The vast, steamy Amazon rainforest is a region shrouded in mystery, and few first time visitors to the jungle really know what to expect from a trip here.
Although the jungle is home to some incredible creatures including the jaguar, tapir and giant anteater, they tend to keep themselves to themselves and visitors expecting to encounter abundant large mammals will probably be disappointed. On the other hand bird watchers have a great deal to be excited about, thanks to the sheer number and variety of bird species that can be easily spotted in and around in the trees and waterways.
Another misconception is the thought of muddy waters teeming with piranha, caiman and other bloodthirsty beasts. In actual fact, parts of the Brazilian Amazon boast unique blue-water rivers with gorgeous white sand beaches that are perfectly safe for swimming and are as paradisiacal as any Caribbean coast. That said, the famed piranha can be readily found elsewhere, and piranha fishing makes for a fun and popular activity. Culinarily-curious visitors should be sure to try piranha soup – it’s a staple on many menus here.
Many people imagine the rainforest as a place filled with swarms of mosquitoes. In fact, large swathes of the jungle are almost mosquito-free, particularly in the dry season. Even in the wet season, a good insect repellent is all you need for a comfortable, bite-free trip (see recommended packing list). The beaches here actually have fewer mosquitoes than in Rio and elsewhere on the Brazilian coastline.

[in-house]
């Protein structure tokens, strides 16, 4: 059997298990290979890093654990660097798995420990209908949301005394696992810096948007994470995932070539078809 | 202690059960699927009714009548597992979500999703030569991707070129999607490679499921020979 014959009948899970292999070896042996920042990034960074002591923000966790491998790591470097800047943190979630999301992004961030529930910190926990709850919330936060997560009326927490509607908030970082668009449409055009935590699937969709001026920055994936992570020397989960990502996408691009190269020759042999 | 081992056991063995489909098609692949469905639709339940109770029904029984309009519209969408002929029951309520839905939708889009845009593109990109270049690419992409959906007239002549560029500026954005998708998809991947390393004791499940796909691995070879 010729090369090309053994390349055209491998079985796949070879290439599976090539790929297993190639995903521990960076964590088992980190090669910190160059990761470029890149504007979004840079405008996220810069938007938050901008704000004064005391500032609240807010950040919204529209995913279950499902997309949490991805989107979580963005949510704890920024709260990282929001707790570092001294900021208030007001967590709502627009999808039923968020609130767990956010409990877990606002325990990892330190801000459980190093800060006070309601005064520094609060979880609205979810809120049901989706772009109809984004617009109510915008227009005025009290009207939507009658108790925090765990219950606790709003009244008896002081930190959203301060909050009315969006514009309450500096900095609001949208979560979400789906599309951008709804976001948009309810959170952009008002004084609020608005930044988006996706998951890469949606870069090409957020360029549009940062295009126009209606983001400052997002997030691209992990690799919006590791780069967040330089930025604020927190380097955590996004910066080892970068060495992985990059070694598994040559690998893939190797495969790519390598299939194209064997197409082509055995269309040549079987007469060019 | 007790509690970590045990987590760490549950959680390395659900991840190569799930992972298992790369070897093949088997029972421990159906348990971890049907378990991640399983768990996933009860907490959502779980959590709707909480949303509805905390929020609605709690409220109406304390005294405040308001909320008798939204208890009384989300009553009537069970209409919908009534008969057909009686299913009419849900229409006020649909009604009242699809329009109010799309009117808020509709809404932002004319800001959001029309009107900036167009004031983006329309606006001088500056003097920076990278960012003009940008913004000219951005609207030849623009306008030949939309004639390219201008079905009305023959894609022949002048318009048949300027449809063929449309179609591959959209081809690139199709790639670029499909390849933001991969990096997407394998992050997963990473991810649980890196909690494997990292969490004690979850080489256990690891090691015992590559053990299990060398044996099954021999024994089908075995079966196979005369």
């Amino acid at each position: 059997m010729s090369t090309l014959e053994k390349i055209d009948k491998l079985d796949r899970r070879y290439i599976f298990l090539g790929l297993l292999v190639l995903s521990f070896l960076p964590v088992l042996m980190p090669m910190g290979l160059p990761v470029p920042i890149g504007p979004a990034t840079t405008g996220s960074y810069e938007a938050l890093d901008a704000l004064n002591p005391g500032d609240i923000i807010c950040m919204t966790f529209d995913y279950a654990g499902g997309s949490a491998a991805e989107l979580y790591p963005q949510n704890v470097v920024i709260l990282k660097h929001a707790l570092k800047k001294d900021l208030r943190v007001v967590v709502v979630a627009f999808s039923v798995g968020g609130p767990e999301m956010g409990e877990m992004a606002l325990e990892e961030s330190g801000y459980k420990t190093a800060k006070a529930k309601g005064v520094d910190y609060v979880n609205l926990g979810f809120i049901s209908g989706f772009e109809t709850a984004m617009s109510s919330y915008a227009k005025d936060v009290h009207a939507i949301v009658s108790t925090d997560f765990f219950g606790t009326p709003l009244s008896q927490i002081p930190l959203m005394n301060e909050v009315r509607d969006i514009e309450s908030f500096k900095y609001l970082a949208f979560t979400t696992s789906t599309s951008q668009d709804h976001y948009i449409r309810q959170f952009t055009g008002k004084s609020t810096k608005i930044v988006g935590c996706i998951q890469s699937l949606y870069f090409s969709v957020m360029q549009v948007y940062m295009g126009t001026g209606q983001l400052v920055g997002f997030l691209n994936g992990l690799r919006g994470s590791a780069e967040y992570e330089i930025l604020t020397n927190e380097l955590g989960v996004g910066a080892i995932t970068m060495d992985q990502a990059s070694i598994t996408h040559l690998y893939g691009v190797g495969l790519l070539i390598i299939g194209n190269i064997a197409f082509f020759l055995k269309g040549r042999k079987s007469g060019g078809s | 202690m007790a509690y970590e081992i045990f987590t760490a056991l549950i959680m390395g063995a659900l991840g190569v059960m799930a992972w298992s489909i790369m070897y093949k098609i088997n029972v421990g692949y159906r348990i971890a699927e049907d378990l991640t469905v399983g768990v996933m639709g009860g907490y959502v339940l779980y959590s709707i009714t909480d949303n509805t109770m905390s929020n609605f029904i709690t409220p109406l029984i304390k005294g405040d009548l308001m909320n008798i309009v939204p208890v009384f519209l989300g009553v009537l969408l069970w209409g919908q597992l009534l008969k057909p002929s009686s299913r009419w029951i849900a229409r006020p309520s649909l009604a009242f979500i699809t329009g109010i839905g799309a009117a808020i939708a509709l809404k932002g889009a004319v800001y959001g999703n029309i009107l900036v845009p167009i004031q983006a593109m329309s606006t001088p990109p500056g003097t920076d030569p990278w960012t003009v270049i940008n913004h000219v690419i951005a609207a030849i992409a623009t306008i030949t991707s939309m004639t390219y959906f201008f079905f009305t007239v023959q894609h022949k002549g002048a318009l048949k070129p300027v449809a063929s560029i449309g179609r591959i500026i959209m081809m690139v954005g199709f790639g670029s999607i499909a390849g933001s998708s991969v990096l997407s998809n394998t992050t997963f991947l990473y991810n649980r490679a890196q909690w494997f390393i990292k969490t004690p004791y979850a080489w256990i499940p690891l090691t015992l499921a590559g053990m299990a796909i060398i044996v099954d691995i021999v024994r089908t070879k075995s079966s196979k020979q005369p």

Don´t expect to encounter a world of isolated indigenous communities, either – although some uncontacted tribes do still live in the Amazon, they are not only impossibly remote, but there are also strict controls in place restricting access to these tribes. Stay away from any operator claiming to offer access to uncontacted tribes, as in reality such access is strictly prohibited. However, some reputable companies can organise ethically-sound stays with tribes that continue to live much as they have done for centuries. It is vital to thoroughly research any company offering such stays and find a trip that is culturally rewarding for visitors and doesn’t exploit host communities.
Another widely-held misconception about the Brazilian Amazon is that it is pretty much off-limits for families with young children. Fears about dangerous animals, stifling heat and biting insects can scare off cautious parents from even contemplating a trip to this vast rainforest, but in fact the opportunity for jungle adventures make the Amazon a surefire hit with older children, and the beaches that emerge in high season are truly pristine, with calm, clear waters – perfect for swimming even with very young children.
The importance of the preservation of the rainforest only truly becomes meaningful if it speaks to your personal experience.
Stick to the international Leave No Trace principles to minimise your environmental impact.
How to get around Manaus and the Amazon